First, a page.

Патент USA US3100790код для вставки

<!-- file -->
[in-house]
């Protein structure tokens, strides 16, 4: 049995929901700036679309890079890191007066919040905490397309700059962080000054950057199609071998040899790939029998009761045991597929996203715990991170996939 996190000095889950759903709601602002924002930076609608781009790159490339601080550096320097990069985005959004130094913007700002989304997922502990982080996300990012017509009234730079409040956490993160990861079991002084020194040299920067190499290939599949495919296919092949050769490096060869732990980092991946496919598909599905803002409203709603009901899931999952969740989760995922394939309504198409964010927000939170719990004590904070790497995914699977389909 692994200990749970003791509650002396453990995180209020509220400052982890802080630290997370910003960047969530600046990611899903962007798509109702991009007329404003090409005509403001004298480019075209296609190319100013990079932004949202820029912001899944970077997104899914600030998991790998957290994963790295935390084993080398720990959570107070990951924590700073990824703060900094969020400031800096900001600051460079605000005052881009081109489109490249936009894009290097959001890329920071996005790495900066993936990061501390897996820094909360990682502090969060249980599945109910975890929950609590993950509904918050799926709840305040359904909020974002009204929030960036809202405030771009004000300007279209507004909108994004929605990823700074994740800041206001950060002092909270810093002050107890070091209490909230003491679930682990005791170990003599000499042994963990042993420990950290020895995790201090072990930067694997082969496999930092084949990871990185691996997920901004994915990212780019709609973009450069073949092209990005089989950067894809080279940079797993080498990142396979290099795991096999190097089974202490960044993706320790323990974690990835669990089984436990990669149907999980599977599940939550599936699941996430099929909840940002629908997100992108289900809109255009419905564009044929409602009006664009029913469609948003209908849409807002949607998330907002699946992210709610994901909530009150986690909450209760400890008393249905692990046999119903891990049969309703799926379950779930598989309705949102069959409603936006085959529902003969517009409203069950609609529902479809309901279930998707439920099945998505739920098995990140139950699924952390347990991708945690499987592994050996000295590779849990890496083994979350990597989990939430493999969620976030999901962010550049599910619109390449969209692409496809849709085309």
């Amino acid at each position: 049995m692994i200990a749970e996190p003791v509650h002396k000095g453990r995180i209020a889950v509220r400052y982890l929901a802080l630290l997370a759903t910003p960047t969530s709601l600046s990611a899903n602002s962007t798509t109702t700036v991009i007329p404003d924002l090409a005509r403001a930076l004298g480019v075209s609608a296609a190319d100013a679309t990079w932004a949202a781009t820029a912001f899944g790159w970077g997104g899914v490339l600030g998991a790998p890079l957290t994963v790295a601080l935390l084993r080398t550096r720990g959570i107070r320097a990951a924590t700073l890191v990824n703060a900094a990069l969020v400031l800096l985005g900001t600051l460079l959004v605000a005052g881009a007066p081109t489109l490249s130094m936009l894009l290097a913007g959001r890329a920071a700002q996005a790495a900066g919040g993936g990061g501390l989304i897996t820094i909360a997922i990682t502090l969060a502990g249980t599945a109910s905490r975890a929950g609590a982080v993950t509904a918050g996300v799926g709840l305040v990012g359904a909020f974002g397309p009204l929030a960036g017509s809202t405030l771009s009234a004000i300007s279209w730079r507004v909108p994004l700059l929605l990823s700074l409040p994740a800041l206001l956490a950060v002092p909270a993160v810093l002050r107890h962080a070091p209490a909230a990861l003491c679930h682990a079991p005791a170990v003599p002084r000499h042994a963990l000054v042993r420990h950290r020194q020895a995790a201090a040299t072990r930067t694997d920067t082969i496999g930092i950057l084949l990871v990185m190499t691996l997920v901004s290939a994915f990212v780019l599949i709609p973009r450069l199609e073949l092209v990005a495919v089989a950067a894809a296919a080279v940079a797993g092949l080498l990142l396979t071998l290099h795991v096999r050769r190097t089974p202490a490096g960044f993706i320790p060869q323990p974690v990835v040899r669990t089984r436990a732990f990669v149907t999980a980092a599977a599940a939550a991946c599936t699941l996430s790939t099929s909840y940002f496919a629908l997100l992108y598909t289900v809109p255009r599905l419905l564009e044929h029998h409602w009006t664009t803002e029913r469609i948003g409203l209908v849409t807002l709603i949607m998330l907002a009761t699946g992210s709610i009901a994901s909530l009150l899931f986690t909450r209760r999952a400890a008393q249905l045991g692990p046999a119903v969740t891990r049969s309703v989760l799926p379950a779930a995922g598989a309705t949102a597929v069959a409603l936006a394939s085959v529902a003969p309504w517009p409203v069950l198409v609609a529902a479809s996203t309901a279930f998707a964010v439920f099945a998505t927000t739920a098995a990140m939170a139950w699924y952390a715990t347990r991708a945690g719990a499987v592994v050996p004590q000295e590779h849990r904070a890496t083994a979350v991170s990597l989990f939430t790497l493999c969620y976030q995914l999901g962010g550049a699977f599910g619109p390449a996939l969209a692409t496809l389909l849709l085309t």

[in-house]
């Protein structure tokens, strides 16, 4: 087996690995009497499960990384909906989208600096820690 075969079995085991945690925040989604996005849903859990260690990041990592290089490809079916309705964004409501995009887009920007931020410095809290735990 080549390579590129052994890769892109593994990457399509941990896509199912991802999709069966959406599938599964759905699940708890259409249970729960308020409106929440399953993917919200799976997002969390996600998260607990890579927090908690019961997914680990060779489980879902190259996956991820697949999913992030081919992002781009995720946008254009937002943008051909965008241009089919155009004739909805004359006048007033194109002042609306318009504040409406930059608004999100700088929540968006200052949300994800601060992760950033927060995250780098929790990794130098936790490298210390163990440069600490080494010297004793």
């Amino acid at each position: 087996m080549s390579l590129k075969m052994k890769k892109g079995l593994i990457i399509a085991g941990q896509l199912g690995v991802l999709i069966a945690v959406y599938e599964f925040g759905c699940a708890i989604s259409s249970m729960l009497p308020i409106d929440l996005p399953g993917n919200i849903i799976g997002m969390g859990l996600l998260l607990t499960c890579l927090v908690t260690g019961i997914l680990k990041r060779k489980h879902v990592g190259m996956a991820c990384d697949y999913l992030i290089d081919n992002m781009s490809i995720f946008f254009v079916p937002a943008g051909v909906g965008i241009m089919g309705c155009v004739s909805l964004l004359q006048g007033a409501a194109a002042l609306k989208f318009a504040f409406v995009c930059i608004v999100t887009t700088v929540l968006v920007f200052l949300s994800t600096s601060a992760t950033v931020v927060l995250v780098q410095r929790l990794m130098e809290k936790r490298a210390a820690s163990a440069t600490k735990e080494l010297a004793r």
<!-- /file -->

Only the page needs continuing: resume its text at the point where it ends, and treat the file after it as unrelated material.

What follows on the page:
3,100,735 it: Patented Aug. 13, 1963 1 2 is successively recrystallized from nitrornethane and found 3,100,785 to melt at 120.5 °-122° C. and to have carbon, hydrogen DHALKYL TIN CHLGREDE DIALKYLPHOSPHITE » and chlorine contents of 16.55 percent, 4.14 percent and Joseph E. Dunbar, Midland, Mich, assignor to The Dow Chemical Company, Midland, Mich., a corporation oi‘ Delaware N0 Drawing. Filed Oct. 29, 1962, Ser. No. 233,903 8 Claims. (Cl. 260-4295) 11.81 percent, respectively, as compared to ‘theoretical contents of 16.38 percent, 4.13 percent ‘and 12.09 percent. In a further operation, 49.4 grams (0.2 mole) of diethyl tin dichloride and 50 grams (0.2 mole) of tritsecondary 'butyl) phosphite are mixed together and heated at a tem This invention is directed to the phosphite compounds perature of from 160° to 200° C. for two hours. The corresponding to the formula: 10 heating is accompanied by the production of secondary butyl chloride ofreaction and the substantial cessation of I the production of this reaction product toward the end of the heating period. Following the reaction, the reaction mixture is cooled to obtain the diethyl tin chloride di 15 (secondary butyl) phosphite product as a crystalline res-. idue having a molecular weight of 405 and a chlorine content of 8.8 percent. In this and succeeding formulae, R and R’ each represent lower alkyl. In the present speci?cation and, claims, the expression “lower alkyl” is employed to refer to alkyl radicals containing‘from 1 to 4 carbon atoms, inclusive. In similar and comparable operations, other products of the present invention are prepared in the following ‘ These compounds are crystalline solid materials which are 20 manner. Diisopropyl tin chloride diethyl phosphite (molecular somewhat soluble in a number of common organic solvents weight of 377) by reacting together diisopropyl tin di and of very low solubility in water. The compounds are chloride and triethyl phosphite. useful as parasiticides for the control of a number of mite, insect, helrninth, fungal and bacterial organisms such as roundworms, beetles, aphids, ?ies and cotton leaf per forators. Diethyl tin chloride‘ dimethyl phosphite (molecular 25 weight of 321) by reacting together diethyl tin dichloride and trimethyl phosphite. ‘ ‘ Dibutyl tin chloride dimethyl phosphite (molecular The new compounds of the present invention’ can be Weight of 377) ‘by reacting together dibutyl tin dichloride prepared by reacting a tri(lower alkyl) phosphite with a di(lower alkyl) tin dichloride corresponding to the for .30 and trimethyl phosphite. mula: Dimethyl tin chloride dipropyl phosphite (molecular weight of 349) by reacting together dimethyl tin dichlo ride‘ and tripropyl phosphite. Dimethyl tin chloride diethyl phosphite (molecular weight of 321) by reacting together dimethyl tin dichlo ' R 01 \ / Sn _ R/ \Cl Representative starting materials include trimethyl phos phite, triethyl phosphite, tripropyl phosphite, tributyl phos phite, dimethyl tin dichloride, diethyl tin dichloride, di 35 n'de'and trimethyl phosphite. ‘ The novel compounds of the present invention are use ful as parasiticides for the control of a number of pests. For such use, the products can be dispersed on inert ?nely divided solids and employed as dusts. Such mixtures also isopropyl tin dichloride and dibutyl tin dichloride. Good results ‘are obtained when about one molecular proportion 40 can be dispersed in water with‘ or without the aid of sur of the tin dichloride is employed with about one molecular face active agents and employed as sprays. In other proportion of the tri(lower alkyl) phosphite. The reac- j (procedures, the products can be employed as active con tion ‘takes place smoothly at temperatures at which alkyl chloride of reaction is produced. Oonveniently, the reac- . tion is carried out at temperatures of from 90° to 200° C. ._'stituents in aqueous or solvent mixtures, in oil-in-water or water-in-oil emulsions orin aqueous dispersions. In' In carrying out the reaction, the tin dichloride and tri (lower alkyl) phosphite are mixed and contacted together in any convenient fashion ‘and maintained for a period _ of time ‘at temperatures at which ‘alkyl chloride is pro duced. In a preferred method, the reaction is carried 50 out at a temperature of from about 120° to 200° C. Following the reaction, ‘the desired product can be sep arated and puri?ed by conventional procedures such as ?ltration and crystallization from common organic sol representative operations, aqueous compositions contain ing 500 parts per million by weight of dimethyl tin chlo ride dimethyl phosphite give substantially complete kills of southern army worms and cotton leaf perforators. ‘ What is claimed is: 1. A compound having the formula R\Sn/G1 O——P\ vents. In a representative operation, 33 grams (0.15 mole) of dimethyl tin dichloride, and 18.6 grams (0.15 mole) of trimethyl phosphite are mixed together and‘ heated at ?rorn 125° to 150° C. for two hours. The heating is ac-1 companied by the evolution of gaseous methyl chloride. Toward the end of the heating period, no further sub stantial' amounts of methyl chloride of reaction are evolved. Following the reaction, the reaction mixture is cooled to obtain the dimethyl tin chloride dimethyl phos phite product as a crystalline solid residue. This product 65 ‘ O-R' 0-1!’ . wherein R and R’ each represent lower alkyl. consult-aw . . . . . . . Dirnethyl tin chloride dimethyl phosphite. Diethyl tin chloride d_i(secondary butyl) phosphite. Diethyl tin chloride dimethyl phosphite. Di-isopropyl tin chloride diethyl phosphite. Dimethyl tin chloride diethyl phosphite. Diethyl tin chloride diethyl phosphite. Dibutyl tin chloride dimethyl phosphite. No references cited.